Monday, February 15, 2010

February is American Heart Month

This is the month set aside to call our attention to heart health, and a good time to take stock of where we are and where we are going. Are you in charge of your heart health? Or are you just along for the ride? Heart attacks are still the #1 killer of Americans, men AND women, and there is a lot we can do to avoid becoming one of those gruesome statistics.

Here is what the American Heart Association suggests that you focus on to do the right thing by your heart:
  • Watch your cholesterol. Healthy levels are generally considered to be under 200 for Total Cholesterol; greater than 60 for HDL (Good) Cholesterol; and under 100 for LDL (Bad) Cholesterol. After you have watched your cholesterol, DO something about it either by diet or medication.
  • Get regular exercise. It need not be intense but it does need to be regular. Shoot for 30 minutes a day. Walking in from the parking lot or taking the stairs instead of the elevator count. If you have no time to exercise, how will you find the time to recover from a heart attack?
  • Be aware of your blood pressure and take steps to move it into the normal range. That would be a resting blood pressure of 120/80 or less for most people. Diet, exercise and medication can all help with this.
  • Control your weight, or it will control you. The swelling (pun intended) levels of obesity among Americans is a major contributor not only to heart disease but to stroke, cancer, diabetes, asthma and osteoarthritis as well as a host to other chronic health conditions. Packing it on around your waist is especially detrimental. If you are overweight, take action. The sooner you begin the less difficult it will be to shed pounds (anyone who tells you it will be easy is a liar).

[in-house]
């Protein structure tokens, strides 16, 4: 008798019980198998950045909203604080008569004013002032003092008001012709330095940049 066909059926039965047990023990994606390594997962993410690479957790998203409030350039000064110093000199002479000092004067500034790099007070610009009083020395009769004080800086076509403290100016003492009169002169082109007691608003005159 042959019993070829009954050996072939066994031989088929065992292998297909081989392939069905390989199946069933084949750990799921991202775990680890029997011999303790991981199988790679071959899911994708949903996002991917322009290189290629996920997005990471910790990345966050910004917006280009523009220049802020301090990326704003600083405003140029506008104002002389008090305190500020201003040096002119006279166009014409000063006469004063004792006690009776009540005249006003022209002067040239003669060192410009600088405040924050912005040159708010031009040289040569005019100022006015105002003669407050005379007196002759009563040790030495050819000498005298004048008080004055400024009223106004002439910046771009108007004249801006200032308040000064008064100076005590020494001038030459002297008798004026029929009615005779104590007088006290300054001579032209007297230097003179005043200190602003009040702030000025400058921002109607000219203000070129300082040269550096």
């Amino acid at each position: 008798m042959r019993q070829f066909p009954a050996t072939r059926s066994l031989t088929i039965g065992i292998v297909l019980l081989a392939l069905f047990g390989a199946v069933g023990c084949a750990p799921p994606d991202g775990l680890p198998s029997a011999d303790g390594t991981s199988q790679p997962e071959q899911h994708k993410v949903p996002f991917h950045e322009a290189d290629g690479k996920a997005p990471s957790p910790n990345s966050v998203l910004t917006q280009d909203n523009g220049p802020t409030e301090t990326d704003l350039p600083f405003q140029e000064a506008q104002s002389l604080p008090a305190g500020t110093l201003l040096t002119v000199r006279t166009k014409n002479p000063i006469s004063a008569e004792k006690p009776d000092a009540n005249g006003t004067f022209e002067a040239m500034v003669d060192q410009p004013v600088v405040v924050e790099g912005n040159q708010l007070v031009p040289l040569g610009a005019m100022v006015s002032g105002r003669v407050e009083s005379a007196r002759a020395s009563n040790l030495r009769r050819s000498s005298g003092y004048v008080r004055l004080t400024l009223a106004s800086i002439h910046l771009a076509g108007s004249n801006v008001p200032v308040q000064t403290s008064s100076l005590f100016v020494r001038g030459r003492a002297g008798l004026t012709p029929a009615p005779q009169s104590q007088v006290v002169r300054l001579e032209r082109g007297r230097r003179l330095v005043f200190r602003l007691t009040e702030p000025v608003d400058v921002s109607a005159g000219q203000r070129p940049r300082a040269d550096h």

• For the love of God, STOP SMOKING! If you can't stop on your own get help. Its an addiction not a habit. Getting help is a sign of strength, not weakness. If you don't stop you will end up with a heart attack or coughing your cancerous lungs up. Not a pretty picture. Enough said.
  • Watch your blood sugar levels. Wild fluctuations are not only a precursor to a life taking insulin, but they are also bad for your heart. You want your fasting blood glucose level to be under 100mg/dL.
In nearly every case, the critical risk factors for heart attack (and most other chronic diseases) could have been controlled. There are more options today then ever for doing so. So use American Heart Month (not "Heart Month" and not "National Heart Month") to take stock of your own situation, identify an area or two where you could improve, and take action. Before its too late.

1 comment:

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